Besides the ghlerin mechanism, things like coughing and laughter, which tense the stomach muscles, can stimulate the vagus nerve. Even maintaining positive social relationships, something marijuana excels at, will tickle that special brain-gut connection.

Perhaps there’s even another link.  The vagus nerve can help treat chronic pain and fatigue, and so can cannabis. Many testimonials from cannabis patients attest to the effective relief weed provides, but hard evidence is scant.

So of course, we’re not claiming that cannabis can help someone in a coma. It can’t. But stimulating the vagus can, and cannabis can stimulate that, along with many other things that also stimulate the nerve.

And that’s exactly why so much more research needs to be done on medical cannabis, the endocannabinoid system and the complex ways our bodies and minds communicate.

The potential is clearly there. We’re not saying cannabis is some miracle cure that on top of everything else can make a man regains consciousness after a 15 year coma.

But medical cannabis does continue to reveal its potential for helping treat a broad spectrum of physiological problems.

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Can Smoking Weed Damage Sperm Count?


The post Can Smoking Weed Damage Sperm Count? appeared first on High Times.

Can smoking weed damage sperm count? If you thought you only had to worry about hot tubs and cell phones, you might be wrong. Some recent studies warn against this insidious side-effect of reefer. Are you at risk?

Is Your Sperm Getting Smoked?

An epidemic has been making the rounds in media headlines. It’s scary and anxiety-inducing. It’s a deeply personal matter that can impact self-esteem and the traditional family structure. Even worse, it can affect the fate of the human race.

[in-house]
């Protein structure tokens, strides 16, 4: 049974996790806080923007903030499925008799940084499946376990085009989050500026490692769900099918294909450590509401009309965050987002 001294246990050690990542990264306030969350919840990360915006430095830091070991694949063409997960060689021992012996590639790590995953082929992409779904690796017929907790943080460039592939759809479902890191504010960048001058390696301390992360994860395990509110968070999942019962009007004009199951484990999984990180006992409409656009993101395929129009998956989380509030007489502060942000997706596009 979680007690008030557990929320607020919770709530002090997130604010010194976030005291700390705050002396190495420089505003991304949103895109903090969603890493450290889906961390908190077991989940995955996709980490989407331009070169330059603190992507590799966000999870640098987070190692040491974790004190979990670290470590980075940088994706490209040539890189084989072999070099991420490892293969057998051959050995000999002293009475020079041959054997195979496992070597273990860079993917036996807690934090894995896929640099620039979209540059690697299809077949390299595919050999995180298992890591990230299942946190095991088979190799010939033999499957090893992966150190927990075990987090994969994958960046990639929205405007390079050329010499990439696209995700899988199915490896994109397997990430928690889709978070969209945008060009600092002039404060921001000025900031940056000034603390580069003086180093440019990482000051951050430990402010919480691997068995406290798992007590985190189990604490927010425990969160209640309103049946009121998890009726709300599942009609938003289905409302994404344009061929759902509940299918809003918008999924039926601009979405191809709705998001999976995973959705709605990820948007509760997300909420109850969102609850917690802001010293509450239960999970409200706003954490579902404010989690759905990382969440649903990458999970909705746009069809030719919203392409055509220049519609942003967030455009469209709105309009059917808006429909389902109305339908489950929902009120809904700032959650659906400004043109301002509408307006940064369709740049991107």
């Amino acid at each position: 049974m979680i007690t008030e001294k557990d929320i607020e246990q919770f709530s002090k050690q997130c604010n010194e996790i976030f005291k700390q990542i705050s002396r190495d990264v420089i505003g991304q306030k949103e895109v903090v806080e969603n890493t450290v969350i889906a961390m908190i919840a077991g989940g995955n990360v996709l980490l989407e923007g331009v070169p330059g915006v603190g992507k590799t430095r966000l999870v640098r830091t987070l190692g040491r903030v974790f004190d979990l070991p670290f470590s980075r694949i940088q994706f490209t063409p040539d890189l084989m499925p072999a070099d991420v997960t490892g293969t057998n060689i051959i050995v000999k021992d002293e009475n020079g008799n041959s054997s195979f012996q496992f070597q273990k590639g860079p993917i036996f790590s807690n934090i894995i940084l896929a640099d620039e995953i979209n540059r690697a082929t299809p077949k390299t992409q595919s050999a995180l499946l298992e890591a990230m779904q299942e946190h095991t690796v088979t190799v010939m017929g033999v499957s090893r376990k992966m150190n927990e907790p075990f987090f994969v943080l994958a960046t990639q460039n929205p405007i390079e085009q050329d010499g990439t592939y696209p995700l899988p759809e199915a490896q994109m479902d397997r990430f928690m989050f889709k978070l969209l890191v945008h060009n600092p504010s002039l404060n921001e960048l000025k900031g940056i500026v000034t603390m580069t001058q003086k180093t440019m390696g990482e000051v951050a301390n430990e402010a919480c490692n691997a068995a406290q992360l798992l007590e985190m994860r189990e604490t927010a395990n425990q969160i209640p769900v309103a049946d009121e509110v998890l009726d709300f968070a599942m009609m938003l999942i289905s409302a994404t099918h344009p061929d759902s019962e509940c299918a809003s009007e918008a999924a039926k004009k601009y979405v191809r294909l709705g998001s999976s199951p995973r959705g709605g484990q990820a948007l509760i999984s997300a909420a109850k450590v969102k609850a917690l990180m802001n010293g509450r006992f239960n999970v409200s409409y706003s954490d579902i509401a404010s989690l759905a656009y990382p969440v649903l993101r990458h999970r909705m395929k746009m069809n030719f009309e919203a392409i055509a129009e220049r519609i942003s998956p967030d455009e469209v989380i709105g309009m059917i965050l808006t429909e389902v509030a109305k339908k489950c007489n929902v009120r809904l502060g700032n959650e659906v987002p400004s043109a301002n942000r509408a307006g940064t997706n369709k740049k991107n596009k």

We’re talking, of course, about low sperm count.

A man’s sperm count is pretty much the driving factor of whether or not he can get someone pregnant. If he has a sperm count that’s too low, the chances that he’ll be able to biologically father children is lowered significantly. To prevent a lowered sperm count, physicians and fertility specialists recommend some lifestyle tips.

Wearing underwear that’s too tight can affect your sperm, so they recommend wearing loose underwear during the day and going commando at night. It is also recommended that wannabe fathers and sperm donors limit their time in hot tubs.

OK, so don’t chill in the hot tub all day and switch from briefs to boxers. Not too much of a change right? Don’t get too comfy yet, guys.

Recent studies suggest that chronic cannabis use can also screw your sperm.

A 2015 study conducted in Denmark found that regular weed smoking was associated with a lower sperm count in men aged between 18 and 28 years old. The exact figure was a 29 percent lower sperm count than men in the studied demographic who abstained from the herb. Furthermore, regular cannabis use combined with other recreational drug use lowered sperm count by a whopping 55 percent.

And it’s not just a lowered sperm count that chronic smokers need to worry about. Some urologists are reporting that regular heavy weed smokers are producing sperm cells that spin around in circles, rather than propelling themselves toward a potential egg.

Final Hit: Can Smoking Weed Damage Sperm Count?

OK, dudes. The bottom line is that there are a dozen factors that can negatively impact your sperm count. Wearing underwear and pants that are too tight, spending an excessive amount in a hot tub, anabolic steroid use and smoking cigarettes and other tobacco products can all affect a man’s sperm count as well as the quality of his sperm.

Overall poor health will also lower your chances of impregnating someone (as well as lower your sex drive). Even seemingly benign habits, like keeping your cell phone in your pocket or resting your laptop on your lap, can kill your sperm!

So can smoking weed damage sperm count? Maybe. But if you’re an occasional toker in good health, chances are, you have nothing to worry about. You know what they say: everything in moderation. If you’re a chronic cannabis smoker who wants to be a dad someday, it’s not too late to cut back. Sperm cells have a quick turnover rate, so it’s likely that you’ll be able to reverse any damage you may have done.